Friday, February 22, 2008

Finishing School: Personal Presentation...

by Emma

Posture

As I sit here at my computer desk beginning the third entry for this week on personal presentation, I feel I must be honest with you. I do not have the greatest posture in the world. I walk with a relatively straight back, but I slouch when I sit - without fail.

So, since I need this lesson more than anyone reading this entry, I am going to use two of my favorite writers to teach us about the art of beautiful carriage!

A Guide to Elegance - Genevieve Antoine Dariaux

"Years ago, every well-bred young girl was given posture lessons, and even today when we send our young daughters to dancing school it is usually in the hope that they will grow up to be graceful young women rather than prima ballerinas.

The models who present a fashion collection adopt a curious kind of extremely unnatural walk and posture, with their shoulders slightly hunched, their tummies hollowed and their hips shoved forward to form a kind of figure S. They glide rather than walk and the entire effect is deliberately striking and artificial. But you can be sure that as soon as these beauties leave the spotlight, they assume a perfectly natural walk and posture.

In normal life, it is always to a woman's advantage to hold herself straight, as if she wished to stretch her height by several inches, even if she is already very tall. A rounded back, sagging shoulders and a drooping chin create an image of extreme lassitude, or discouragement with life... and of being ten years older than you really are.

When a woman is trying on clothes, she almost always holds herself beautifully erect in front of the dressing room mirrors. If afterward she hollows her chest and lets her whole body slump, she should not be surprised to find that her new dress does not look at all as chic as it did when she tried it in the shop."

Better than Beauty: A Guide to Charm - Helen Valentine and Alice Thompson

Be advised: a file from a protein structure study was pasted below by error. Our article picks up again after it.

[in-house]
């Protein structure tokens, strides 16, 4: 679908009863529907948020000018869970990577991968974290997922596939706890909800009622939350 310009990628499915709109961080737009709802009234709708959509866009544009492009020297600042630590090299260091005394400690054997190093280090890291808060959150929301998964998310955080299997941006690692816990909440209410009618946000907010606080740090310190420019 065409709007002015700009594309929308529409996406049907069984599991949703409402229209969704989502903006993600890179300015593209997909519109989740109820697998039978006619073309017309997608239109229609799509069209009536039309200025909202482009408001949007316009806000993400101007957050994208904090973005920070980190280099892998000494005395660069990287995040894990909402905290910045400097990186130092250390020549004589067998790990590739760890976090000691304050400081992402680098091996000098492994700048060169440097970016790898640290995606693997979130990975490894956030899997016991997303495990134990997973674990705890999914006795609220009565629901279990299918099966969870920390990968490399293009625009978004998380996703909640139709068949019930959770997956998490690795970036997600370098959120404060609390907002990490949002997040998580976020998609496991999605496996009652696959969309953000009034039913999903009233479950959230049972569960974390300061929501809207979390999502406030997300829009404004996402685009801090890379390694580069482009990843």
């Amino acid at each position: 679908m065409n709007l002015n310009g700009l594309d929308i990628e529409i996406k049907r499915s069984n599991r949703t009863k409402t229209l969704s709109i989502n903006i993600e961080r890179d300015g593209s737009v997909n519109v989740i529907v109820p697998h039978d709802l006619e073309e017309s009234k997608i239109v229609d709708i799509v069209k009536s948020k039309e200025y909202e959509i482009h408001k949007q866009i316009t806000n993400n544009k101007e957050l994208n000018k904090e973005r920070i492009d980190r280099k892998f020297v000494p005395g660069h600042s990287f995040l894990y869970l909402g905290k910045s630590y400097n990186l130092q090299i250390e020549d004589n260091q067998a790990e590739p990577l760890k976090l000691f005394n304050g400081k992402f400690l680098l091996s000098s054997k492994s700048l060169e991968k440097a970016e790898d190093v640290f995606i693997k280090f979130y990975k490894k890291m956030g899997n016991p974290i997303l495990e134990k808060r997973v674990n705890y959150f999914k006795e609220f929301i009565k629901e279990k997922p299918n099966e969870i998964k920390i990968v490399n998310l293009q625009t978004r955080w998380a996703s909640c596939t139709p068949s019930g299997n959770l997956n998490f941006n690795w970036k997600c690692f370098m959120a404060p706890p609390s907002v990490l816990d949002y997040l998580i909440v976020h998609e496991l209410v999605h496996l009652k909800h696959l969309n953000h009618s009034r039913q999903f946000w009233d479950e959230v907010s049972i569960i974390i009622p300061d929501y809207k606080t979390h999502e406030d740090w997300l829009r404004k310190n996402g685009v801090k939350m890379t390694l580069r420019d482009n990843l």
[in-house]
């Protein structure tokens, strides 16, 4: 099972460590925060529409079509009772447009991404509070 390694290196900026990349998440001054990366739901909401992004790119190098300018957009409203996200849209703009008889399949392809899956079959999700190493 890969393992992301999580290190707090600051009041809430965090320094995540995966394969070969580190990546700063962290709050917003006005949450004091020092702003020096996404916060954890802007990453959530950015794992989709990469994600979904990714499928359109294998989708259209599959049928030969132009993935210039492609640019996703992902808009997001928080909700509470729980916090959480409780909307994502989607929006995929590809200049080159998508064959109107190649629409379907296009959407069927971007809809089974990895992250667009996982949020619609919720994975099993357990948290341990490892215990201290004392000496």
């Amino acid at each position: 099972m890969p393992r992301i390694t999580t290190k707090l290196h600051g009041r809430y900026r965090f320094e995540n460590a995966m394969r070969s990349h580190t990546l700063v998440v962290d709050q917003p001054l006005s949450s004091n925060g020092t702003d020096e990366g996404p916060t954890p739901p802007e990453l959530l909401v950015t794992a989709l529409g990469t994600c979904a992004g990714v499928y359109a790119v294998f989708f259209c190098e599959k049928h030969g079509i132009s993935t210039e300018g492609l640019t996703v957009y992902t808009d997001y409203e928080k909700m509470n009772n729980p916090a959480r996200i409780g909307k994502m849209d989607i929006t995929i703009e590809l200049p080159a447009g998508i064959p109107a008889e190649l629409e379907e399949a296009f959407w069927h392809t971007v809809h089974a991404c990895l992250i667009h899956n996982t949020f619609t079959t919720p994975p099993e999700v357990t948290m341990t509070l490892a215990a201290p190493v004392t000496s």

"When we think of women who stand and walk and sit with distinction, our minds visualize the late eighteen nineties and early nineteen hundreds. They certainly stood up and sat straight, those ironclad, corseted-to-the-chin mothers and grandmothers of ours. But rigid ramrods are out of date. Non of us is going back to that painfully restricted era. Neither have be hours to spend walking with books on our heads, nor the leisure to practice how to sit down gracefully.

Rigidity is not necessary when you are aiming at good posture. It isn't even a good goal. But most of us have at least one ugly and easily changed fault of our carriage.

Are you the toil worn type, the woman who walks with bent shoulders and a drooped middle? Get rid of the mental attitude, tuck in your stomach, and watch your body straighten! Are you the inquiring duck-neck carrying your head about three inches ahead of your body? Back up against a wall and make your head touch the wall, too. Get the feel of this proper position, and check yourself as you pass reflecting windows and mirrors.

Do you toe out in the genteel, outmoded fashion of 1912? make a conscious effort to get those toes straight ahead. Have you the arrogant bustle walk, your hips thrown out behind? Start today, learning to walk as though someone were about to spank you - and watch those hips go back where they came from.

Your walk should be distinguished by it's lack of outstanding qualities. You don't want people to notice your posture, good or bad. You want them to see you. So correct the faults that attract attention and forget the rest.

Much the same rule applies to sitting. No one will wait to watch how gracefully you lower yourself into a chair. No one cares. But if you drop in a manner to frighten the owner of the chair, you will get plenty of attention. And if you insist on sitting either like a disapproving maiden aunt or a licentious Roman diner, people will notice you, too. But it won't be your charm they notice. the most prevalent and the ugliest of all sitting faults is the frog-leg squat- and squat is the only word. You know it. The feet are either together or apart, but the legs are widespread at the knees.

Learn to walk and sit in an apparently effortless, graceful manner. Then you can be sure you will have learned to carry yourself well."

Posture Highlights (1950)



Homework: Practice walking, sitting, and standing as you go about your daily routines.

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